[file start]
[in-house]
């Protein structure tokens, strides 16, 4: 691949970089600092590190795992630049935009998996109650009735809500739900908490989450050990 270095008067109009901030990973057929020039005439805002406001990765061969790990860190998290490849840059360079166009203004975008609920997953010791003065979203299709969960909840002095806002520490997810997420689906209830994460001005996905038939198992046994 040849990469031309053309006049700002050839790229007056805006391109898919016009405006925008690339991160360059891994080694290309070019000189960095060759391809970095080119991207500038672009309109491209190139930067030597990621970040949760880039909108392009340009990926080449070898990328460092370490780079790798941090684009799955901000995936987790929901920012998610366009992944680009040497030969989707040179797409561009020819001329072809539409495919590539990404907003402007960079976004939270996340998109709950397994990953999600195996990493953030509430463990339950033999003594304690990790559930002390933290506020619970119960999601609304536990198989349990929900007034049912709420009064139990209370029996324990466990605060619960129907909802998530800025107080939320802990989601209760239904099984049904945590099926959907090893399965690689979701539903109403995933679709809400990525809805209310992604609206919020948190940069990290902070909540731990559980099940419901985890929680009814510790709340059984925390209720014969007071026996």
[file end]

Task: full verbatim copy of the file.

[in-house]
């Protein structure tokens, strides 16, 4: 691949970089600092590190795992630049935009998996109650009735809500739900908490989450050990 270095008067109009901030990973057929020039005439805002406001990765061969790990860190998290490849840059360079166009203004975008609920997953010791003065979203299709969960909840002095806002520490997810997420689906209830994460001005996905038939198992046994 040849990469031309053309006049700002050839790229007056805006391109898919016009405006925008690339991160360059891994080694290309070019000189960095060759391809970095080119991207500038672009309109491209190139930067030597990621970040949760880039909108392009340009990926080449070898990328460092370490780079790798941090684009799955901000995936987790929901920012998610366009992944680009040497030969989707040179797409561009020819001329072809539409495919590539990404907003402007960079976004939270996340998109709950397994990953999600195996990493953030509430463990339950033999003594304690990790559930002390933290506020619970119960999601609304536990198989349990929900007034049912709420009064139990209370029996324990466990605060619960129907909802998530800025107080939320802990989601209760239904099984049904945590099926959907090893399965690689979701539903109403995933679709809400990525809805209310992604609206919020948190940069990290902070909540731990559980099940419901985890929680009814510790709340059984925390209720014969007071026996």